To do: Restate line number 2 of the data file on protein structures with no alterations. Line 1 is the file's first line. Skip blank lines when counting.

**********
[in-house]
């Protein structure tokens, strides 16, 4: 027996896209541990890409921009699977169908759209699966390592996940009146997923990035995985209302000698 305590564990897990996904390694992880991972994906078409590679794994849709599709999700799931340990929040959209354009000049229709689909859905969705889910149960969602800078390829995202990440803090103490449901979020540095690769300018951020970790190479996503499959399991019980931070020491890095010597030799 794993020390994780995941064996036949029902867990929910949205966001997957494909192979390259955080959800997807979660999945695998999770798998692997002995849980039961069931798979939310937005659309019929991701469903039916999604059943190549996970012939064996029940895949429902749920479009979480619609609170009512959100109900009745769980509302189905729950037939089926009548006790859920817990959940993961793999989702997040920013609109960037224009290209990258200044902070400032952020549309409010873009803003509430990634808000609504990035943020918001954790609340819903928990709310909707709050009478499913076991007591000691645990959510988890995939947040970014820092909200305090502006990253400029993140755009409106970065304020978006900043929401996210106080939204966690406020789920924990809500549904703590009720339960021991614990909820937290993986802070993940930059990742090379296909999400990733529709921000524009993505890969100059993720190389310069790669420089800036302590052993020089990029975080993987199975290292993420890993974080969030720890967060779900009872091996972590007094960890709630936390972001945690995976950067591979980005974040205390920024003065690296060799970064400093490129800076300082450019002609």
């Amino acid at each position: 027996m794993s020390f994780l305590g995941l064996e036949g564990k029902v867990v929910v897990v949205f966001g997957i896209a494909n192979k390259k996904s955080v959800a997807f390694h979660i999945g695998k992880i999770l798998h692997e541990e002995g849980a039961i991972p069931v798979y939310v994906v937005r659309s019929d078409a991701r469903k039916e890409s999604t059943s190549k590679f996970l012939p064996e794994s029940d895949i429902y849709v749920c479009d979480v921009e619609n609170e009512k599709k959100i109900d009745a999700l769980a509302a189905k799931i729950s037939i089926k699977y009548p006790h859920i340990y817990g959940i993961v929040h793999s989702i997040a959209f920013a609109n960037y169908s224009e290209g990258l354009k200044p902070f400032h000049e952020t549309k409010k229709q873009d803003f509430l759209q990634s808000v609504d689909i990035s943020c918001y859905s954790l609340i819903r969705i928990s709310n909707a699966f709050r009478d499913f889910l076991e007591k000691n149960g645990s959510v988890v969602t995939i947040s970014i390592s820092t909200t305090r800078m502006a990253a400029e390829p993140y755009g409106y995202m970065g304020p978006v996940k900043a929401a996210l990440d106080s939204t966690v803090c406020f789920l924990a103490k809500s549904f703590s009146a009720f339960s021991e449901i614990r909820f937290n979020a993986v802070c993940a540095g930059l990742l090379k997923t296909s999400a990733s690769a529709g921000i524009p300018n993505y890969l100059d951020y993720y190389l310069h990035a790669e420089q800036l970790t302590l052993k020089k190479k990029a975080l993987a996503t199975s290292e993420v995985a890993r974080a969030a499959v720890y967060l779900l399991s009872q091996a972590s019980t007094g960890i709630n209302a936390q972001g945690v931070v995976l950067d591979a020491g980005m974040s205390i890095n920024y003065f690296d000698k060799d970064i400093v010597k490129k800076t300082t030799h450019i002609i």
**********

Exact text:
């Protein structure tokens, strides 16, 4: 027996896209541990890409921009699977169908759209699966390592996940009146997923990035995985209302000698 305590564990897990996904390694992880991972994906078409590679794994849709599709999700799931340990929040959209354009000049229709689909859905969705889910149960969602800078390829995202990440803090103490449901979020540095690769300018951020970790190479996503499959399991019980931070020491890095010597030799 794993020390994780995941064996036949029902867990929910949205966001997957494909192979390259955080959800997807979660999945695998999770798998692997002995849980039961069931798979939310937005659309019929991701469903039916999604059943190549996970012939064996029940895949429902749920479009979480619609609170009512959100109900009745769980509302189905729950037939089926009548006790859920817990959940993961793999989702997040920013609109960037224009290209990258200044902070400032952020549309409010873009803003509430990634808000609504990035943020918001954790609340819903928990709310909707709050009478499913076991007591000691645990959510988890995939947040970014820092909200305090502006990253400029993140755009409106970065304020978006900043929401996210106080939204966690406020789920924990809500549904703590009720339960021991614990909820937290993986802070993940930059990742090379296909999400990733529709921000524009993505890969100059993720190389310069790669420089800036302590052993020089990029975080993987199975290292993420890993974080969030720890967060779900009872091996972590007094960890709630936390972001945690995976950067591979980005974040205390920024003065690296060799970064400093490129800076300082450019002609």